From time to time, courts are called upon to review established case law to make certain the original decision was correct and is being applied properly to the facts before the court. The issue of adhering to precedent has become somewhat of a hot button with our country’s political divide and views of the nine justices on U.S. Supreme Court. In New Jersey, the pending PennEast litigation, filed in the U.S. District Court for the District of New Jersey, has caused several other courts to take a closer look at the existing case law and the procedures relied upon by the natural gas industry exercising the power of eminent domain to construct natural gas pipelines. I will leave the policy decisions and effect of greenhouse gases to others, and just focus on several legal issues working their way through the courts.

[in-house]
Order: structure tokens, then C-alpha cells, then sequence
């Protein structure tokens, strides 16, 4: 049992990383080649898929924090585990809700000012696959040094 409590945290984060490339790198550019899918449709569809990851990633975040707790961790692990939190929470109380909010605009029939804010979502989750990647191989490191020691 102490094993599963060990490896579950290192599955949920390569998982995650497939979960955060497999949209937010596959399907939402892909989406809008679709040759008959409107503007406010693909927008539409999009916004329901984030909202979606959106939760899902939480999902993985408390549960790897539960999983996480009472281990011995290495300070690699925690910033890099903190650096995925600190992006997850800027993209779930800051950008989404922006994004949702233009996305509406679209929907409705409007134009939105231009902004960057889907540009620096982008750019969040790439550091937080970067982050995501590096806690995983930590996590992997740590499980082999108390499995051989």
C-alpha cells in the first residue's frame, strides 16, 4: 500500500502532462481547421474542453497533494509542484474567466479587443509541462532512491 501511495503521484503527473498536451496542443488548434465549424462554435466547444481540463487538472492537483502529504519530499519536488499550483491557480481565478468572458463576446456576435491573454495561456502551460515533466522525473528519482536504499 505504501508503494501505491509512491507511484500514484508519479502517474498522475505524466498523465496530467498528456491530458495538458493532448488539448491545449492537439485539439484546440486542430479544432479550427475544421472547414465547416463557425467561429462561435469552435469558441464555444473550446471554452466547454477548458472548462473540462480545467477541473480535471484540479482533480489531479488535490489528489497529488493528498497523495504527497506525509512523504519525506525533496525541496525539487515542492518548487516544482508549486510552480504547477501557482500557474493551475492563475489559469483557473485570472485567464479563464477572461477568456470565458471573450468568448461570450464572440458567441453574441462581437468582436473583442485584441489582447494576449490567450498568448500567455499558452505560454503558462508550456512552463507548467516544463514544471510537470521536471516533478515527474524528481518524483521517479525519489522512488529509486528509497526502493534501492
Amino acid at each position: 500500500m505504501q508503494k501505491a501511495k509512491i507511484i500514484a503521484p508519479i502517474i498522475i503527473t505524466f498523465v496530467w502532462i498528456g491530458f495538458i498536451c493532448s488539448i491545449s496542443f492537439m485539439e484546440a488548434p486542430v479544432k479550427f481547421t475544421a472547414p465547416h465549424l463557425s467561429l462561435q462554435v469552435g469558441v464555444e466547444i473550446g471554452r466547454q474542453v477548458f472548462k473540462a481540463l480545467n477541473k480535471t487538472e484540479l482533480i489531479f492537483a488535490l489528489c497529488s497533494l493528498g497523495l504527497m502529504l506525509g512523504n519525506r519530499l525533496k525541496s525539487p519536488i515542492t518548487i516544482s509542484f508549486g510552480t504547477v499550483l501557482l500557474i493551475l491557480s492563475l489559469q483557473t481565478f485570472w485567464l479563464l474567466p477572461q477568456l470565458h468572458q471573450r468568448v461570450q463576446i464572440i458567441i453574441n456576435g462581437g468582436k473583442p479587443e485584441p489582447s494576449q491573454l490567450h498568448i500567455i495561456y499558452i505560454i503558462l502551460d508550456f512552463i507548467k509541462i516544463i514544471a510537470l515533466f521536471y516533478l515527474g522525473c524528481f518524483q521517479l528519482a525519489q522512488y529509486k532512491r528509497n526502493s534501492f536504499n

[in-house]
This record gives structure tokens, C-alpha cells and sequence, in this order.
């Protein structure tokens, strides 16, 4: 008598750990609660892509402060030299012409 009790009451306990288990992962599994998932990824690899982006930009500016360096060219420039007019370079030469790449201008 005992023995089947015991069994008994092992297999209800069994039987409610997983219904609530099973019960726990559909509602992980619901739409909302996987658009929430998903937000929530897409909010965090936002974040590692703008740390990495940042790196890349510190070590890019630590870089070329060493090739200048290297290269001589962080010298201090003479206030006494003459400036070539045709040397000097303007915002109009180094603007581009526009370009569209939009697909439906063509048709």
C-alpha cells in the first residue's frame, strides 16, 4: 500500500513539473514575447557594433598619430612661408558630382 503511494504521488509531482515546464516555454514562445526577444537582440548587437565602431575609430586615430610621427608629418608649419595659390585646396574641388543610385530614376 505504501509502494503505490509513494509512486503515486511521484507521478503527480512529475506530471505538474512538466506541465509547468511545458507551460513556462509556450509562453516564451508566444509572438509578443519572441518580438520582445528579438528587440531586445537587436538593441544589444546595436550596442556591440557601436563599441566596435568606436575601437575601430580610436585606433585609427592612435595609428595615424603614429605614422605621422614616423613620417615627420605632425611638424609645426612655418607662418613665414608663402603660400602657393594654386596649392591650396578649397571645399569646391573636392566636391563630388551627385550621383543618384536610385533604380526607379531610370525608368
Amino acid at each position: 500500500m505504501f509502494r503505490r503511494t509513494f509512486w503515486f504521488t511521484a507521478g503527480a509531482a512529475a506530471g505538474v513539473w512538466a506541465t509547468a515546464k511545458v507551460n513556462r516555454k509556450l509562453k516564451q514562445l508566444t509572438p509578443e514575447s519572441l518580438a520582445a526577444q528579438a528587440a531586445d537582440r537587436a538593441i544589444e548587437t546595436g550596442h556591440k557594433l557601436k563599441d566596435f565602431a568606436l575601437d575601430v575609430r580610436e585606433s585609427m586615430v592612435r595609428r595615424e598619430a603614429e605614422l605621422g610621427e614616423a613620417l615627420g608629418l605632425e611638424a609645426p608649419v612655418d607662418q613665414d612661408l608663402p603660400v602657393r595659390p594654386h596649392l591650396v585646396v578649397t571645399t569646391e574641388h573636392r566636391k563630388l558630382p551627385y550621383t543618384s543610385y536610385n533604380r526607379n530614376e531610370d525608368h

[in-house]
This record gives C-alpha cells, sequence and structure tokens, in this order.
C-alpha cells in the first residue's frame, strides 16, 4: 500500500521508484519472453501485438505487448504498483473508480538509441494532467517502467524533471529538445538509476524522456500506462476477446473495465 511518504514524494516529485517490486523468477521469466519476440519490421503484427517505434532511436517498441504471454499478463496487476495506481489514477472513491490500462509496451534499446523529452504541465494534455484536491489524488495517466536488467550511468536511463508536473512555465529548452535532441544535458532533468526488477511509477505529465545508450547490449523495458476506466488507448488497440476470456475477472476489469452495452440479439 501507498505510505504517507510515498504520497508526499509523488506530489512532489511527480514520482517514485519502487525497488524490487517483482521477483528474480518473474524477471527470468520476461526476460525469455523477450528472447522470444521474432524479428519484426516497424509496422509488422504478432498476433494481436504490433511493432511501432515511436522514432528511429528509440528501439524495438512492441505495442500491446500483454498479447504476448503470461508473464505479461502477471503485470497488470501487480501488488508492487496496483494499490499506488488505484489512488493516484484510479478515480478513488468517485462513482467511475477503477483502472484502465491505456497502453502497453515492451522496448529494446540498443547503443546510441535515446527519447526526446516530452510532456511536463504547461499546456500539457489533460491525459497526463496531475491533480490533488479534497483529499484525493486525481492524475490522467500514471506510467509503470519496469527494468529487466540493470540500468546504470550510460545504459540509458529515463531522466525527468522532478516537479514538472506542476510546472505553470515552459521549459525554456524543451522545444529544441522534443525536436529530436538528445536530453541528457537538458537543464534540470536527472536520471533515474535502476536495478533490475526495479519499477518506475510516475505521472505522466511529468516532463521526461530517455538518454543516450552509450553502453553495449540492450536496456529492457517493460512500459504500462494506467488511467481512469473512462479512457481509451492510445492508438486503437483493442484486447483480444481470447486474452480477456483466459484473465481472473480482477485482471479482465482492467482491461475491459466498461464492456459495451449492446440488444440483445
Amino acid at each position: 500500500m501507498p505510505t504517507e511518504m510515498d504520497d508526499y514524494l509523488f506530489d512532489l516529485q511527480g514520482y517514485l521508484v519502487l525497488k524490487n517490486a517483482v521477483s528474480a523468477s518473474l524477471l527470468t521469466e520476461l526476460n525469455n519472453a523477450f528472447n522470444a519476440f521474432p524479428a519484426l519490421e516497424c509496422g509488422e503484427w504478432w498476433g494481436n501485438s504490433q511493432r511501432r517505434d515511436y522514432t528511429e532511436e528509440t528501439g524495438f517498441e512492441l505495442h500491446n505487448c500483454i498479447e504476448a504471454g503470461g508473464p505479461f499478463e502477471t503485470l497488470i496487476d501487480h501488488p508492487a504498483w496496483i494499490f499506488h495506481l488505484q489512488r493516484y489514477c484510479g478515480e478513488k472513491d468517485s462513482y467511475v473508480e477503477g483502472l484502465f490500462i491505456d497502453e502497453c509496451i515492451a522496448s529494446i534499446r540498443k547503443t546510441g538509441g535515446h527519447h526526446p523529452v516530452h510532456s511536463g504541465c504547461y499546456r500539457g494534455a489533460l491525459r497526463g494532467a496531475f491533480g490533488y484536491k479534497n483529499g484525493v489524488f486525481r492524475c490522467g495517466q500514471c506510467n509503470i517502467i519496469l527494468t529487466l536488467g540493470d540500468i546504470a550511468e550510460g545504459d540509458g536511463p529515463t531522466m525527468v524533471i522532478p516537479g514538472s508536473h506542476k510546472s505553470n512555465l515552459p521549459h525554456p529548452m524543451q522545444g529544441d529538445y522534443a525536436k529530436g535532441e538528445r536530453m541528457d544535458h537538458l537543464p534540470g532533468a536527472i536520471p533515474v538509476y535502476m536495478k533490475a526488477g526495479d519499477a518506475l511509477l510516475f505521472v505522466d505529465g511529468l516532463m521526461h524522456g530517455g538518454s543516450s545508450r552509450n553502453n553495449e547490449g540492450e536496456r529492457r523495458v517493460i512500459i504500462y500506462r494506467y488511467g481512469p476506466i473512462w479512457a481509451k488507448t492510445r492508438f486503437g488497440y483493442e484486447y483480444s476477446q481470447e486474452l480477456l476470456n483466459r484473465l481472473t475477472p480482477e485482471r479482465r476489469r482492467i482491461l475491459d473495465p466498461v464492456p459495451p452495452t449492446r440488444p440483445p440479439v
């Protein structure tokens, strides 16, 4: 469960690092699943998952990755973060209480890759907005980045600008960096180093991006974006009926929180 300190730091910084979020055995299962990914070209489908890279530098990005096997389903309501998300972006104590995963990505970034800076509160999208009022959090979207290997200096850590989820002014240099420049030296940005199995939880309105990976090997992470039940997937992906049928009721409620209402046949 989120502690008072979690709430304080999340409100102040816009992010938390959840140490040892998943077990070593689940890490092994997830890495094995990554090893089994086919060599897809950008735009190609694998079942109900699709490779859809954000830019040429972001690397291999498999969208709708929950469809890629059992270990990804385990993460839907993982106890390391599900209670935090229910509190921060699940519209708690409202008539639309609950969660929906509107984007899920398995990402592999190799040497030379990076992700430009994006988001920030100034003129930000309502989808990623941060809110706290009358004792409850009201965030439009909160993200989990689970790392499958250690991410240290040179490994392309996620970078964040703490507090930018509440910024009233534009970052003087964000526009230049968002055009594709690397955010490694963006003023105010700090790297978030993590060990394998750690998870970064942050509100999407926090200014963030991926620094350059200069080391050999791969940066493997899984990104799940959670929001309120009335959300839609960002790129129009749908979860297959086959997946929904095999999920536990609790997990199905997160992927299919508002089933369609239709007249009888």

Three issues being litigated in the PennEast pipeline litigation (one indirectly) that I believe are of particular interest are: (1) the State of New Jersey’s appeal to the U.S. Third Circuit Court of Appeals from a decision overruling the State’s Eleventh Amendment objection to federal court jurisdiction, which was decided Sept. 10, 2019; (2) the recent Petition for Writ of Certiorari filed with the United States Supreme Court seeking a review of the conflicting case law on the issue of whether district courts may issue preliminary injunctions granting immediate possession to private pipeline companies without payment of just compensation or entry of final judgment; and (3) the recent application filed by PennEast with the New Jersey Department of Environmental Protection (NJDEP) seeking review of the pipeline project under the Clean Water Act and other environmental laws. Property owners, non-profit corporations, and governmental entities believe these legal challenges may fundamentally change the landscape in natural gas pipeline litigation and provide property owners with more protection.

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